High schools: Growing market for All-Star football games goes against OSSAA rule

An OSSAA rule prevents players in the 7th-11th grades who played for an OSSAA-member school team from participating in an All-Star game or with a non-school team for the duration of the school year.
by Scott Wright Published: December 16, 2012
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photo - Lt. Gen. Benjamin C. Freakley presents an Army All-American jersey to Barry J. Sanders in 2011. In previous years, Sanders may not have been able to play in the game due to an OSSAA rule. Photo from The Oklahoman Archives
Lt. Gen. Benjamin C. Freakley presents an Army All-American jersey to Barry J. Sanders in 2011. In previous years, Sanders may not have been able to play in the game due to an OSSAA rule. Photo from The Oklahoman Archives

Previously, individual players were prohibited from participating in a camp, clinic or combine during the school year, but now can do so with school permission.

And until about 10 years ago, even seniors were prohibited from playing in All-Star games during the school year. That means Gerald McCoy or Barry J. Sanders or any of several other high school stars selected for the U.S. Army or Under Armour All-America games would have been prevented from playing.

Like it or not, the landscape of high school — and even junior high — football is changing, with parents who see a need to get national exposure for their child.

“I think it's unfair to me as a parent to not be allowed to let my kid participate in something outside of the OSSAA that I want to pay for,” Thompson said. “I think kids should have the opportunity, if the parents deem it necessary, to go showcase their talents across the country.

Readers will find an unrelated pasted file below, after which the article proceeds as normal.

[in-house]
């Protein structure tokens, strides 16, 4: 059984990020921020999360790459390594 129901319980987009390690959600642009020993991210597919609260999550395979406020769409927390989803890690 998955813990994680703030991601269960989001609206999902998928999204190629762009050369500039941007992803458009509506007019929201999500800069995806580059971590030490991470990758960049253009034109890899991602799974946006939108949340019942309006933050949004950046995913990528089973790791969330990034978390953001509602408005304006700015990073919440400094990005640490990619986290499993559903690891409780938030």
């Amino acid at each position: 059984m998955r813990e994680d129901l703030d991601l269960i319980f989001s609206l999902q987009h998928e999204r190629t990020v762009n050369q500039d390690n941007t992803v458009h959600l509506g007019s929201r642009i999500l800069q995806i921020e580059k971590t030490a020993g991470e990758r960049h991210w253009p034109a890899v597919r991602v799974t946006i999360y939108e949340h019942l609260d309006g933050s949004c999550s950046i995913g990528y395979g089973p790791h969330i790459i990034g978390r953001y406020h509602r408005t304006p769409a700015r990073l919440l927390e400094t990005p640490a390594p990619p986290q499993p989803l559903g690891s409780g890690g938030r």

“It could help a kid catapult himself — people laugh about 7th and 8th graders positioning themselves for the future — but it could help him be positioned in high school to gain more national exposure.”

The timing becomes the primary issue. A game being played in January violates the rule, where the same game played in June does not.

Still, the OSSAA is simply following the rule that was initially approved by the membership, and the association would have no qualms with adjusting the rule if it was a change the member schools wanted. In fact, Jackson expects the issue to be discussed when the OSSAA meets with members of the Oklahoma Football Coaches Association.

“The rule was developed by the membership. They want us to enforce it, so that's what we're doing,” Jackson said. “At the end of January, we'll meet with the football coaches' advisory committee, and that will be one of the topics that we discuss to determine whether or not that is a rule change they want to pursue.”


by Scott Wright
Reporter
A lifelong resident of the Oklahoma City metro area, Scott Wright has been on The Oklahoman staff since 2005, covering a little bit of everything on the state's sports scene. He has been a beat writer for football and basketball at Oklahoma and...
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